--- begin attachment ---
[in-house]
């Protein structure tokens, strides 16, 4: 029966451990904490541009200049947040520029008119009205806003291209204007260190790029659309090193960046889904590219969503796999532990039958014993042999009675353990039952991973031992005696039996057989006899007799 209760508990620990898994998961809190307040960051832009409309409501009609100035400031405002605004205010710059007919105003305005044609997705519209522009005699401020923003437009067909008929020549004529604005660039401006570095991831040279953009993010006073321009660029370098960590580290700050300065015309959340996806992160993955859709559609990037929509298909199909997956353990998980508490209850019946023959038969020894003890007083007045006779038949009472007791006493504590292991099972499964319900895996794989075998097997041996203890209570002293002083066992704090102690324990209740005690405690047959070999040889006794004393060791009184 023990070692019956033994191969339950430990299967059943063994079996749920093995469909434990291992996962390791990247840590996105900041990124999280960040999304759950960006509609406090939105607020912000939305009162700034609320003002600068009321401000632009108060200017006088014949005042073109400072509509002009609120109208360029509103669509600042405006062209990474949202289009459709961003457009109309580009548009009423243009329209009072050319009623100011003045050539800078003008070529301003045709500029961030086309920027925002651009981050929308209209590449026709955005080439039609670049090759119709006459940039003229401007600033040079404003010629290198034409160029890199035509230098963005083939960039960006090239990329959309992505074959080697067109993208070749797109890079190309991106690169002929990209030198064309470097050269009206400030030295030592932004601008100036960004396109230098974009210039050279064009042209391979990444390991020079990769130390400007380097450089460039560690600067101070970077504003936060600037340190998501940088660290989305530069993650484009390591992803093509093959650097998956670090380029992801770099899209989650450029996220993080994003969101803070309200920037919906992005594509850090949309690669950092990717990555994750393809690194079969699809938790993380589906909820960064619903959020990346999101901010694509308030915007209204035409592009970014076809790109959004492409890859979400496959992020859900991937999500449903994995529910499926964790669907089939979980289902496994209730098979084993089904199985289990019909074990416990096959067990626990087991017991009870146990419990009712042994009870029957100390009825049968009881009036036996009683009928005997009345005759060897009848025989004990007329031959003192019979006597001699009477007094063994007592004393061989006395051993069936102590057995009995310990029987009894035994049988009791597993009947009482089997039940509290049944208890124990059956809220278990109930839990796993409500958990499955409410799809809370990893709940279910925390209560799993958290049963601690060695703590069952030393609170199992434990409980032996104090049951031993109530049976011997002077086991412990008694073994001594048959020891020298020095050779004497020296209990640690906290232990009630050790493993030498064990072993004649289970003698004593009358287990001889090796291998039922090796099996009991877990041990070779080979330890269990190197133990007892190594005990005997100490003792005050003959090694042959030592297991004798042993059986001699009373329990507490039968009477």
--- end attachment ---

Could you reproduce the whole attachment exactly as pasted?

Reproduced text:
[in-house]
């Protein structure tokens, strides 16, 4: 029966451990904490541009200049947040520029008119009205806003291209204007260190790029659309090193960046889904590219969503796999532990039958014993042999009675353990039952991973031992005696039996057989006899007799 209760508990620990898994998961809190307040960051832009409309409501009609100035400031405002605004205010710059007919105003305005044609997705519209522009005699401020923003437009067909008929020549004529604005660039401006570095991831040279953009993010006073321009660029370098960590580290700050300065015309959340996806992160993955859709559609990037929509298909199909997956353990998980508490209850019946023959038969020894003890007083007045006779038949009472007791006493504590292991099972499964319900895996794989075998097997041996203890209570002293002083066992704090102690324990209740005690405690047959070999040889006794004393060791009184 023990070692019956033994191969339950430990299967059943063994079996749920093995469909434990291992996962390791990247840590996105900041990124999280960040999304759950960006509609406090939105607020912000939305009162700034609320003002600068009321401000632009108060200017006088014949005042073109400072509509002009609120109208360029509103669509600042405006062209990474949202289009459709961003457009109309580009548009009423243009329209009072050319009623100011003045050539800078003008070529301003045709500029961030086309920027925002651009981050929308209209590449026709955005080439039609670049090759119709006459940039003229401007600033040079404003010629290198034409160029890199035509230098963005083939960039960006090239990329959309992505074959080697067109993208070749797109890079190309991106690169002929990209030198064309470097050269009206400030030295030592932004601008100036960004396109230098974009210039050279064009042209391979990444390991020079990769130390400007380097450089460039560690600067101070970077504003936060600037340190998501940088660290989305530069993650484009390591992803093509093959650097998956670090380029992801770099899209989650450029996220993080994003969101803070309200920037919906992005594509850090949309690669950092990717990555994750393809690194079969699809938790993380589906909820960064619903959020990346999101901010694509308030915007209204035409592009970014076809790109959004492409890859979400496959992020859900991937999500449903994995529910499926964790669907089939979980289902496994209730098979084993089904199985289990019909074990416990096959067990626990087991017991009870146990419990009712042994009870029957100390009825049968009881009036036996009683009928005997009345005759060897009848025989004990007329031959003192019979006597001699009477007094063994007592004393061989006395051993069936102590057995009995310990029987009894035994049988009791597993009947009482089997039940509290049944208890124990059956809220278990109930839990796993409500958990499955409410799809809370990893709940279910925390209560799993958290049963601690060695703590069952030393609170199992434990409980032996104090049951031993109530049976011997002077086991412990008694073994001594048959020891020298020095050779004497020296209990640690906290232990009630050790493993030498064990072993004649289970003698004593009358287990001889090796291998039922090796099996009991877990041990070779080979330890269990190197133990007892190594005990005997100490003792005050003959090694042959030592297991004798042993059986001699009373329990507490039968009477």